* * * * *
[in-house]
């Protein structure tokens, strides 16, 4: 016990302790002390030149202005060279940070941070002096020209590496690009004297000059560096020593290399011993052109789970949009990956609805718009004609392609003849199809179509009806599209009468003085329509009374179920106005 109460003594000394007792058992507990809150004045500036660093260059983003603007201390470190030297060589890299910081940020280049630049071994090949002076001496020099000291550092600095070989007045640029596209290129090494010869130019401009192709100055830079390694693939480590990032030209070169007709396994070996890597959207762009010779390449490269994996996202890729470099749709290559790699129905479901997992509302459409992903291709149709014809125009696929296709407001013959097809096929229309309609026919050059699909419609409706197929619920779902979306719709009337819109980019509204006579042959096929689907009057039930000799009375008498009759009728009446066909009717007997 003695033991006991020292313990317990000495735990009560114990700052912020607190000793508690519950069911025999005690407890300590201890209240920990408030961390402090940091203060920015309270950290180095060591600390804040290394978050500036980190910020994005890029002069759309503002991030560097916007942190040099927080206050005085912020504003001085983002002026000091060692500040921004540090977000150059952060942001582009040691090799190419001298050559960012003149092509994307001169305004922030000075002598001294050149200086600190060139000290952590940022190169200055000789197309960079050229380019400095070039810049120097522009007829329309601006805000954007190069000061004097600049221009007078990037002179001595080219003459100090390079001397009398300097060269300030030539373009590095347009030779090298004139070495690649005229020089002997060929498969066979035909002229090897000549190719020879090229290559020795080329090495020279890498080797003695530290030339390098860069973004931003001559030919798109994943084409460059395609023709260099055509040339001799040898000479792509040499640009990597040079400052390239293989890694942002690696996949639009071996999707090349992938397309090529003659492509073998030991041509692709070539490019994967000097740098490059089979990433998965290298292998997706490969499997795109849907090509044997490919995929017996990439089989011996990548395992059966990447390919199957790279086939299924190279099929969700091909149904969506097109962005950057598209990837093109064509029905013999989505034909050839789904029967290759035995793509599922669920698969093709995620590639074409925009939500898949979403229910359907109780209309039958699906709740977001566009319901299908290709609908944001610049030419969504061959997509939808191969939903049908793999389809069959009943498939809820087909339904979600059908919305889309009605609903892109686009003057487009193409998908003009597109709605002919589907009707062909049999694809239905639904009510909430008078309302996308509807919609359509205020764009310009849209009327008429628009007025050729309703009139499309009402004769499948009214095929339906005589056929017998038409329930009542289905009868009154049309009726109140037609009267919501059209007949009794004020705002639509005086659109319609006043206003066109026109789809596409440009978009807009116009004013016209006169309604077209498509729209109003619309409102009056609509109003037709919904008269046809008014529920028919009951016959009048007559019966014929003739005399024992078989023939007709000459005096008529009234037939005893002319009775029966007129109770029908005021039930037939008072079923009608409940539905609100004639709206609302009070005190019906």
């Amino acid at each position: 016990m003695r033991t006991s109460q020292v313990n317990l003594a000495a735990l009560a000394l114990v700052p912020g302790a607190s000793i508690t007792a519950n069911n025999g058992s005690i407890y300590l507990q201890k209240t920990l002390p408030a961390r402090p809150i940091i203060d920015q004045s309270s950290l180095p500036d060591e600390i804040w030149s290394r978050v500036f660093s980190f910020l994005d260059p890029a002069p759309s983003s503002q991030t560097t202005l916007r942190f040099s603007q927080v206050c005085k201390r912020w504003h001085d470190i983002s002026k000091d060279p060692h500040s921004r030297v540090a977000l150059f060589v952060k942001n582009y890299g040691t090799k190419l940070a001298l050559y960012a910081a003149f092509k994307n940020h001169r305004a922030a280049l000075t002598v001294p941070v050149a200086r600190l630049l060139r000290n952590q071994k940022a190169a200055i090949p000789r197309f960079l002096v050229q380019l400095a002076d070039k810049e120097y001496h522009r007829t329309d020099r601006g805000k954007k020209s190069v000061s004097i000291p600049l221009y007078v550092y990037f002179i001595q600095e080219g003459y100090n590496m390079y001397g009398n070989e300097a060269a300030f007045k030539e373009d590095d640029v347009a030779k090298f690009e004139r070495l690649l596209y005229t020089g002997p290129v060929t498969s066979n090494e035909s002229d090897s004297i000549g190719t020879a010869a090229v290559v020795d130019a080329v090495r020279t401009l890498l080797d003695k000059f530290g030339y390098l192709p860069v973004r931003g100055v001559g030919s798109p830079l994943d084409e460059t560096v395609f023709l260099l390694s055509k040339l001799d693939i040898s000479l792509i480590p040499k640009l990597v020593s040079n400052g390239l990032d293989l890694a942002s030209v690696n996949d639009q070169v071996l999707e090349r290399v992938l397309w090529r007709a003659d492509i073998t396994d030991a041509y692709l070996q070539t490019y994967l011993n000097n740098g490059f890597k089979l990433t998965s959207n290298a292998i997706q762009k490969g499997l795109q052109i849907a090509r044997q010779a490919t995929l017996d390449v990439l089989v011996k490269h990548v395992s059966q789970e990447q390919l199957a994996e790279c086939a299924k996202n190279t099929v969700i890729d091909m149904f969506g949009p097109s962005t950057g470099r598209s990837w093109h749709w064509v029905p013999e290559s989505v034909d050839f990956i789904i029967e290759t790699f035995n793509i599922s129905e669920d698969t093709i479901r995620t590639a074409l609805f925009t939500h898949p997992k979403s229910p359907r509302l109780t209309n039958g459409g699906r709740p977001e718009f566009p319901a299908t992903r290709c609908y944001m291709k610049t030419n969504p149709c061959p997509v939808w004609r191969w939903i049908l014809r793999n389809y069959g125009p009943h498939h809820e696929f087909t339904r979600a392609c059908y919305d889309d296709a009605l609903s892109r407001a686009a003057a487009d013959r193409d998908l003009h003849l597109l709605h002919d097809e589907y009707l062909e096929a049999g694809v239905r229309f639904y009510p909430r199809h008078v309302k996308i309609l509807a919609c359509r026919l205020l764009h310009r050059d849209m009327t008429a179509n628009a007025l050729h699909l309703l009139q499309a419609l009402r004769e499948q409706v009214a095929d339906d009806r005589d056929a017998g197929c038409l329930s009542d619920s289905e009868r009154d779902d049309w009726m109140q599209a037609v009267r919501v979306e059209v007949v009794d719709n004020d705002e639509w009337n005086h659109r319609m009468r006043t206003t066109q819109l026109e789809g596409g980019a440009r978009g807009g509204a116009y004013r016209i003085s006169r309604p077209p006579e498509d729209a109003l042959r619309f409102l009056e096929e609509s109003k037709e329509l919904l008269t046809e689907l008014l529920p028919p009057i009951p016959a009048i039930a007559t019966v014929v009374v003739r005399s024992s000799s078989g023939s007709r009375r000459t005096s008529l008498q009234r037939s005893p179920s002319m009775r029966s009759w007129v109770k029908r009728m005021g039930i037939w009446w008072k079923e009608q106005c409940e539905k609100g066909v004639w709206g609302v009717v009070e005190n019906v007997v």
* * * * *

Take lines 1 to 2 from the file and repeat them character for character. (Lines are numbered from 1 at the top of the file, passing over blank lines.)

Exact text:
[in-house]
């Protein structure tokens, strides 16, 4: 016990302790002390030149202005060279940070941070002096020209590496690009004297000059560096020593290399011993052109789970949009990956609805718009004609392609003849199809179509009806599209009468003085329509009374179920106005 109460003594000394007792058992507990809150004045500036660093260059983003603007201390470190030297060589890299910081940020280049630049071994090949002076001496020099000291550092600095070989007045640029596209290129090494010869130019401009192709100055830079390694693939480590990032030209070169007709396994070996890597959207762009010779390449490269994996996202890729470099749709290559790699129905479901997992509302459409992903291709149709014809125009696929296709407001013959097809096929229309309609026919050059699909419609409706197929619920779902979306719709009337819109980019509204006579042959096929689907009057039930000799009375008498009759009728009446066909009717007997 003695033991006991020292313990317990000495735990009560114990700052912020607190000793508690519950069911025999005690407890300590201890209240920990408030961390402090940091203060920015309270950290180095060591600390804040290394978050500036980190910020994005890029002069759309503002991030560097916007942190040099927080206050005085912020504003001085983002002026000091060692500040921004540090977000150059952060942001582009040691090799190419001298050559960012003149092509994307001169305004922030000075002598001294050149200086600190060139000290952590940022190169200055000789197309960079050229380019400095070039810049120097522009007829329309601006805000954007190069000061004097600049221009007078990037002179001595080219003459100090390079001397009398300097060269300030030539373009590095347009030779090298004139070495690649005229020089002997060929498969066979035909002229090897000549190719020879090229290559020795080329090495020279890498080797003695530290030339390098860069973004931003001559030919798109994943084409460059395609023709260099055509040339001799040898000479792509040499640009990597040079400052390239293989890694942002690696996949639009071996999707090349992938397309090529003659492509073998030991041509692709070539490019994967000097740098490059089979990433998965290298292998997706490969499997795109849907090509044997490919995929017996990439089989011996990548395992059966990447390919199957790279086939299924190279099929969700091909149904969506097109962005950057598209990837093109064509029905013999989505034909050839789904029967290759035995793509599922669920698969093709995620590639074409925009939500898949979403229910359907109780209309039958699906709740977001566009319901299908290709609908944001610049030419969504061959997509939808191969939903049908793999389809069959009943498939809820087909339904979600059908919305889309009605609903892109686009003057487009193409998908003009597109709605002919589907009707062909049999694809239905639904009510909430008078309302996308509807919609359509205020764009310009849209009327008429628009007025050729309703009139499309009402004769499948009214095929339906005589056929017998038409329930009542289905009868009154049309009726109140037609009267919501059209007949009794004020705002639509005086659109319609006043206003066109026109789809596409440009978009807009116009004013016209006169309604077209498509729209109003619309409102009056609509109003037709919904008269046809008014529920028919009951016959009048007559019966014929003739005399024992078989023939007709000459005096008529009234037939005893002319009775029966007129109770029908005021039930037939008072079923009608409940539905609100004639709206609302009070005190019906």